Being located right in the center of the Mediterranean, Malta has an incredibly rich and colorful past. From Valletta to Gozo, here are some of the best spots to visit if you want to truly immerse yourself in exploring Malta’s 7000 year history.
The capital city of Malta, Valletta measures just one kilometre in area, but has been described by UNESCO as being one of the most concentrated historic areas in the world. Built in 1566, Valletta is packed with Baroque architecture, extravagant palaces, historic forts, and so much more, which is why this is often the first historic area that people choose to explore in Malta. One of the must-see sites in Valletta is St. John’s Cathedral, which is not only beautifully lavish, but is also home the The Beheading of St. John the Baptist, one of the most famous pieces of art in Europe. Valletta also boasts some exceptional museums, from the National Museum of Archaeology to the National War Museum to the National Museum of Fine Arts.
Just a short ferry ride away from the island of Malta, Gozo is smaller than Malta, and has a much slower, relaxed pace. It also boasts a number of areas of historic significance, such as the Citadella, which lies at the heart of the island. This small, fortified city is believed to have been inhabited since the Bronze Age, and is home to several historic landmarks. The first, which you will see as soon as you enter, is the Gozo Cathedral, which was constructed between 1697 and 1711. Just a short walk away from here lie some truly fascinating museums, including the Folklore Museum, the Cathedral Museum, the Museum of Archaeology, and the Old Gunpowder Magazine. Also in Gozo are the Ggantija Temples, which is a megalithic complex that dates back to Neolithic times, making them even older than the pyramids of Egypt. This UNESCO World Heritage Site is considered to be one of the most important in the Maltese archipelago, especially since one of the temples is the oldest stone structure in the world.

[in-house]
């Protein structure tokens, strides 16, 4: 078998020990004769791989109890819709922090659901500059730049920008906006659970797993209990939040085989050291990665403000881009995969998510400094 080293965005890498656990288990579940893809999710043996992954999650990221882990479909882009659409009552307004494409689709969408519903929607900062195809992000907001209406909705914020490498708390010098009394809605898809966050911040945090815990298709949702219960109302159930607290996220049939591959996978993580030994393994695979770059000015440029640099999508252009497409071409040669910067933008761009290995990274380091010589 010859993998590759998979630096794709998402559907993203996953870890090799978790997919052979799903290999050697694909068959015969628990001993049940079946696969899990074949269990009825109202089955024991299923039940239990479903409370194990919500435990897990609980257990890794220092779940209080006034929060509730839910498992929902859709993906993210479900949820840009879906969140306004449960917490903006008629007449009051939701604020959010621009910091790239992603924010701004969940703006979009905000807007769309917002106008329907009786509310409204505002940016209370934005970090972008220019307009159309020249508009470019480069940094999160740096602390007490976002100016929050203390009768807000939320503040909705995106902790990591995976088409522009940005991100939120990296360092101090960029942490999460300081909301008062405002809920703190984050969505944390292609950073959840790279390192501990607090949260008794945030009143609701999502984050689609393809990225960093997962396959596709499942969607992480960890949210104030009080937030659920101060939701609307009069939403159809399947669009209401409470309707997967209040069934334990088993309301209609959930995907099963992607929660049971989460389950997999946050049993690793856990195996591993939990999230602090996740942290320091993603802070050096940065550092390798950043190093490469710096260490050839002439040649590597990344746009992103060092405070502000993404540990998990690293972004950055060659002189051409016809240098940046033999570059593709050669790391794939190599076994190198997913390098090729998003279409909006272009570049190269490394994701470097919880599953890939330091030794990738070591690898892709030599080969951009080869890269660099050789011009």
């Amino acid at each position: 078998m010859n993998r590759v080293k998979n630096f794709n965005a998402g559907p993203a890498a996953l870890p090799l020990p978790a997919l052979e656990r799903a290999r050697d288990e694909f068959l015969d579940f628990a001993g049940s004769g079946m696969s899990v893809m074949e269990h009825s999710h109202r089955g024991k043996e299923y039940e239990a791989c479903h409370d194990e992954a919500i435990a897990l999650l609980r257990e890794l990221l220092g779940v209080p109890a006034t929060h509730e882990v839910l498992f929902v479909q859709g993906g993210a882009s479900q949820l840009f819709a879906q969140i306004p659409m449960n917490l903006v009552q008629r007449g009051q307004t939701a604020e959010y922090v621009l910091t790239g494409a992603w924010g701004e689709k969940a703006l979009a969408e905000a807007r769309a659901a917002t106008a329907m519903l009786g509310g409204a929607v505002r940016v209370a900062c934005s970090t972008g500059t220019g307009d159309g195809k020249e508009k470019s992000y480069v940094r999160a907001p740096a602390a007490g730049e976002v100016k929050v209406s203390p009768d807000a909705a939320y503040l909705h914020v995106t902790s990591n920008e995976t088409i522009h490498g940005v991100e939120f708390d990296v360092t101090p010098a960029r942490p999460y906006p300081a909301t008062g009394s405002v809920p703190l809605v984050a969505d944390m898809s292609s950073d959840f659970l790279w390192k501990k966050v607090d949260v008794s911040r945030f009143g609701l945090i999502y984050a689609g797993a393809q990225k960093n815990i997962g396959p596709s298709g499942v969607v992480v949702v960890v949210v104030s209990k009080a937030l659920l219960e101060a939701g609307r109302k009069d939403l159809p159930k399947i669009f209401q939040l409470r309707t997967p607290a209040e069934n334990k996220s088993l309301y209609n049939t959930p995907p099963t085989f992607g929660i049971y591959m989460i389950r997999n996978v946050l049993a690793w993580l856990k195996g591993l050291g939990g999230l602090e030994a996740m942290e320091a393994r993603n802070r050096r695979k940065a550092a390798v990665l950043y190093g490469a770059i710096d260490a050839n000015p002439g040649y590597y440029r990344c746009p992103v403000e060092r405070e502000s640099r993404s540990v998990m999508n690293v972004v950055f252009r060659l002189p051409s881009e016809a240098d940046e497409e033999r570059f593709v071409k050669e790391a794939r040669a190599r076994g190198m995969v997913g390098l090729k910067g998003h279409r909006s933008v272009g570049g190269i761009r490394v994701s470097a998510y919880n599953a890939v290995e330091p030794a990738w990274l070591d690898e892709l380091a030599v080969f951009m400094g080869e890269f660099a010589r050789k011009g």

Hal Saflieni Hypogeum
Another of Malta’s UNESCO World Heritage sites, the Hal Saflieni Hypogeum is an attraction unlike any other you will find in the world. This underground prehistoric temple covers an area of around 500 square meters, and consists of chambers, halls and passageways that have been sculpted out of living rock, with varying levels of workmanship. The site was accidentally discovered in 1902, but is said to date back to 3600 BC. In order for UNESCO to truly conserve this remarkable historic site, its microclimate has to be strictly regulated, which means that only 80 visitors are allowed to tour the Hal Saflieni Hypogeum each day, making booking in advance absolutely essential.
While there are plenty of books out there that depict Malta’s colorful past, exploring its history for yourself will always be so much more captivating, not too mention educational. From its one-of-a-kind museums to extravagant religious monuments, these sites will give you a glimpse into Malta’s rich and complex history.